In our first section on clauses we explained that every clause needs at least a subject and a verb. In addition, if a clause can be a sentence by itself then we call it an independent or main clause. If not, it’s a dependent or subordinate clause.
In this section we will look at the main ways in which a single clause is put together. These patterns apply to independent and dependent clauses.
Subject + Verb
The simplest sentences contain at least a subject and a verb:
In these examples the verbs are intransitive because they lack a direct object.
Subject + Passive Verb
The verb can also be in the passive voice:
A deal was made.
The Robinsons were shipwrecked.
Subject + Verb + Direct Object
If the verb is transitive, it can take a direct object. The direct object is the noun or pronoun that receives the action of the verb:
Jen boarded the double-decker bus.
Eugene and Quentin played hide and seek.
Subject + Verb + Direct Object + Indirect Object.
If the clause has a direct object it can also have an indirect object. The indirect object is the noun or pronoun for or to whom the action is done:
She sent an angry email to the boss.
Ange gave flowers to her divorce lawyer.
The indirect object can also come before the direct object. In that case the preposition to is often left implied:
He gave me a compliment. (to me)
Bob taught Gary some dance moves. (to Gary)
Subject + Linking Verb + Subjective Complement
If your verb is a linking verb, it will be followed by a word that describes the subject. We call this word (and its modifiers) the subject complement.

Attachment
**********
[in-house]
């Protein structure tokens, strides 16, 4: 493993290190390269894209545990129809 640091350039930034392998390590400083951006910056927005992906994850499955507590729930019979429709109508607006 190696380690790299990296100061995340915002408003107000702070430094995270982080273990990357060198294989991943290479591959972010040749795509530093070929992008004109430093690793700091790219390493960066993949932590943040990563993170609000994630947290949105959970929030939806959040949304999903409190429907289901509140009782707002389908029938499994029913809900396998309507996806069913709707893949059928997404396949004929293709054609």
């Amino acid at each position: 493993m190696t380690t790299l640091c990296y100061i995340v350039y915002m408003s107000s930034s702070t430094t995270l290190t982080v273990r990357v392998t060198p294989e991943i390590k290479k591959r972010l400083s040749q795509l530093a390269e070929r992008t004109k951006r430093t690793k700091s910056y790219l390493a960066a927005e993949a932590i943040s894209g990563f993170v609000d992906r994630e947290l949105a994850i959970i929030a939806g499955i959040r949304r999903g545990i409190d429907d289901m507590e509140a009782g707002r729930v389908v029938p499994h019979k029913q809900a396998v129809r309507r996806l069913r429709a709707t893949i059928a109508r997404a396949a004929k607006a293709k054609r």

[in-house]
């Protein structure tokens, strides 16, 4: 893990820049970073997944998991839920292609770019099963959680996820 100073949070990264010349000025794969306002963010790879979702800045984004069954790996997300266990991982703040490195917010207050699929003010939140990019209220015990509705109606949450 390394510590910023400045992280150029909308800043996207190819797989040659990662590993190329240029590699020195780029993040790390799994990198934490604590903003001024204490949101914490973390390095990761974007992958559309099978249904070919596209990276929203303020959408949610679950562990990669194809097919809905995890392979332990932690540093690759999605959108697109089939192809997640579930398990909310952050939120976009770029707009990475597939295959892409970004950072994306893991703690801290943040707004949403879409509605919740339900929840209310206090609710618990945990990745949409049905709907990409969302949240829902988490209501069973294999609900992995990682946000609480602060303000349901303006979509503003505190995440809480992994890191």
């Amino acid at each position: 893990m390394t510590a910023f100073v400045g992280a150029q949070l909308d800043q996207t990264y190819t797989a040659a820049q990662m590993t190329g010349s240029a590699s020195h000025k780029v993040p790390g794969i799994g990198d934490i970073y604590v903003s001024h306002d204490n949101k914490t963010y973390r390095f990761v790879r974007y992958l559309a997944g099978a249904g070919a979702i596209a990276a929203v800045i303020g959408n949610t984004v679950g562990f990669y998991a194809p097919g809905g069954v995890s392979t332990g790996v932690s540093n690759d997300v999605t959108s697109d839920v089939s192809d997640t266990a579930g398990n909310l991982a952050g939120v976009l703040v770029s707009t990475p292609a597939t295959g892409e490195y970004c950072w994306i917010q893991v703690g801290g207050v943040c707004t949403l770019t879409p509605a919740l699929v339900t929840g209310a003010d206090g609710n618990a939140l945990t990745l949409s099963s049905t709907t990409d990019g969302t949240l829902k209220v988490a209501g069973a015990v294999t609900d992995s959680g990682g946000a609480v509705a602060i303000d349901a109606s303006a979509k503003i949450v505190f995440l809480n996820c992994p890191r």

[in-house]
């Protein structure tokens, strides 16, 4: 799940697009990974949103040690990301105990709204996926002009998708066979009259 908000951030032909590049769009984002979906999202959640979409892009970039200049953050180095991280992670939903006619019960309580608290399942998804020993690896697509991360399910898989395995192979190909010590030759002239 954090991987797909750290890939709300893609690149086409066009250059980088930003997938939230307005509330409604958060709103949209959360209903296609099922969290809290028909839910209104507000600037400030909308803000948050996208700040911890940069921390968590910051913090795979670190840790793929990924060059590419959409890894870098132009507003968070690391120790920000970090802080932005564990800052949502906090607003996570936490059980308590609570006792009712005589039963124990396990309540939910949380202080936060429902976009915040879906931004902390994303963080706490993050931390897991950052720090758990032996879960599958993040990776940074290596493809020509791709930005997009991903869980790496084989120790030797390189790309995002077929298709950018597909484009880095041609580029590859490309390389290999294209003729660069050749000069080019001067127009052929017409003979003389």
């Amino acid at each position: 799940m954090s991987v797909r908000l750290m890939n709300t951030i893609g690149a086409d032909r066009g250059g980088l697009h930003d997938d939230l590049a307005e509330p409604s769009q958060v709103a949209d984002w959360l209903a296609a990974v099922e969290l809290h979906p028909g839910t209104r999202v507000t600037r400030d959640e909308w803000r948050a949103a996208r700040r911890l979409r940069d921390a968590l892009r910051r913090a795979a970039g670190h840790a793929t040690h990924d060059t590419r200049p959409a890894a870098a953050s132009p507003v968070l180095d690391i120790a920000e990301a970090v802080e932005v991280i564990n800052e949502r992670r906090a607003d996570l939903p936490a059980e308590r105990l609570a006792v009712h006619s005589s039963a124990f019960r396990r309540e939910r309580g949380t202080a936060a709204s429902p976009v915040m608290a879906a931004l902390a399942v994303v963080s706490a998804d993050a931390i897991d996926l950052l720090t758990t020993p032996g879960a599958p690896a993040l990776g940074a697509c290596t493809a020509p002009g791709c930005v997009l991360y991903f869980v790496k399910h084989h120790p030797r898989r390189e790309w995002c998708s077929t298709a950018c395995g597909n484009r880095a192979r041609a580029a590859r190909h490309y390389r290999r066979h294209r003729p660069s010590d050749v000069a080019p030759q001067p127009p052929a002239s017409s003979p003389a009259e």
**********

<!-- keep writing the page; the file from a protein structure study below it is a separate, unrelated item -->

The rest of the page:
Sometimes the subject complement is an adjective:
She seemed angry.
The trout tasted great.
At other times the complement is a noun:
Karen was a cheerleader.
The Oilers are a scrappy hockey team.
If you want the technical terms, we call these complements predicate nouns and predicate adjectives.
Subject + Verb + Direct Object + Objective Complement
If you’ve just read about the subject complement, you will be happy to know that the objective complement works the same way—the only difference being that it describes the direct object:
Sometimes the objective complement is an adjective:
The coach called the loss embarrassing.
Hannah found her dinner and her boyfriend cold.
At other times the objective complement is a noun:
Management named Cindy Rella the new coach.
The disaster left Jerry a nervous wreck.
There or It + Linking Verb + Subject
The final pattern inverts the regular order of the sentence:
There is hope.
It is a good sign.
The patterns found on this page will help you understand the structure or skeleton of individual clauses. Of course, when you read actual sentences these patterns will not show up as clearly. You will have to disregard phrases and modifiers that add colour to the sentence. With a bit of practice, however, you will be able to see how each clause is put together.